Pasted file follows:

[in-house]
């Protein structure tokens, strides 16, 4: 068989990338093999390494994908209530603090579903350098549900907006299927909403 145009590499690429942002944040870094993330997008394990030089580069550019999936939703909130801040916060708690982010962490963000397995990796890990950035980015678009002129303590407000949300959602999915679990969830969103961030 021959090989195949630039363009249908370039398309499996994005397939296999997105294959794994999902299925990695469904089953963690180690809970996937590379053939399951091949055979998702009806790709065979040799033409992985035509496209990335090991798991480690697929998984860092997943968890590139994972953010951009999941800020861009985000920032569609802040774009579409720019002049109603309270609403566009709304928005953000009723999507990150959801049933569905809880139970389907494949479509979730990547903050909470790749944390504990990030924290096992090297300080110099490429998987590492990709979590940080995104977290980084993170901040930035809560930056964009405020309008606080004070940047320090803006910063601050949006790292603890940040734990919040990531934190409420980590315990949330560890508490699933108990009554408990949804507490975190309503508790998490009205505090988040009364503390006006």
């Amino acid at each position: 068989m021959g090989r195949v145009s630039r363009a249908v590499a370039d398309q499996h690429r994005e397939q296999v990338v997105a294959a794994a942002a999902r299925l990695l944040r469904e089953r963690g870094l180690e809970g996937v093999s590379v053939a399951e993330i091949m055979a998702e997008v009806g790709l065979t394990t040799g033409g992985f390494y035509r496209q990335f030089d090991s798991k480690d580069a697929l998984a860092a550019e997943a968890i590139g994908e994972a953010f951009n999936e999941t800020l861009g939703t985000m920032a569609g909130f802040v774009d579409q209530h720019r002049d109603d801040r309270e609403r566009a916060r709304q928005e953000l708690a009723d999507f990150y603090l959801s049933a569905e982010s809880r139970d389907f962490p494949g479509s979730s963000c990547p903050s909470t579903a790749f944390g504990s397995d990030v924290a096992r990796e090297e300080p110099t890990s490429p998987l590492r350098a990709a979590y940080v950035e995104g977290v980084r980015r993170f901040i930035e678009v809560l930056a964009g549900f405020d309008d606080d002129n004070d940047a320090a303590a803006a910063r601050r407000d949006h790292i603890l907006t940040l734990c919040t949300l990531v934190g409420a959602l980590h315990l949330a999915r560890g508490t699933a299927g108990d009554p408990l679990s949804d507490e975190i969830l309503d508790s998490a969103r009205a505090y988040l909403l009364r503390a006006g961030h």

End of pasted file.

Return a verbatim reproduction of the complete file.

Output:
[in-house]
């Protein structure tokens, strides 16, 4: 068989990338093999390494994908209530603090579903350098549900907006299927909403 145009590499690429942002944040870094993330997008394990030089580069550019999936939703909130801040916060708690982010962490963000397995990796890990950035980015678009002129303590407000949300959602999915679990969830969103961030 021959090989195949630039363009249908370039398309499996994005397939296999997105294959794994999902299925990695469904089953963690180690809970996937590379053939399951091949055979998702009806790709065979040799033409992985035509496209990335090991798991480690697929998984860092997943968890590139994972953010951009999941800020861009985000920032569609802040774009579409720019002049109603309270609403566009709304928005953000009723999507990150959801049933569905809880139970389907494949479509979730990547903050909470790749944390504990990030924290096992090297300080110099490429998987590492990709979590940080995104977290980084993170901040930035809560930056964009405020309008606080004070940047320090803006910063601050949006790292603890940040734990919040990531934190409420980590315990949330560890508490699933108990009554408990949804507490975190309503508790998490009205505090988040009364503390006006």
């Amino acid at each position: 068989m021959g090989r195949v145009s630039r363009a249908v590499a370039d398309q499996h690429r994005e397939q296999v990338v997105a294959a794994a942002a999902r299925l990695l944040r469904e089953r963690g870094l180690e809970g996937v093999s590379v053939a399951e993330i091949m055979a998702e997008v009806g790709l065979t394990t040799g033409g992985f390494y035509r496209q990335f030089d090991s798991k480690d580069a697929l998984a860092a550019e997943a968890i590139g994908e994972a953010f951009n999936e999941t800020l861009g939703t985000m920032a569609g909130f802040v774009d579409q209530h720019r002049d109603d801040r309270e609403r566009a916060r709304q928005e953000l708690a009723d999507f990150y603090l959801s049933a569905e982010s809880r139970d389907f962490p494949g479509s979730s963000c990547p903050s909470t579903a790749f944390g504990s397995d990030v924290a096992r990796e090297e300080p110099t890990s490429p998987l590492r350098a990709a979590y940080v950035e995104g977290v980084r980015r993170f901040i930035e678009v809560l930056a964009g549900f405020d309008d606080d002129n004070d940047a320090a303590a803006a910063r601050r407000d949006h790292i603890l907006t940040l734990c919040t949300l990531v934190g409420a959602l980590h315990l949330a999915r560890g508490t699933a299927g108990d009554p408990l679990s949804d507490e975190i969830l309503d508790s998490a969103r009205a505090y988040l909403l009364r503390a006006g961030h």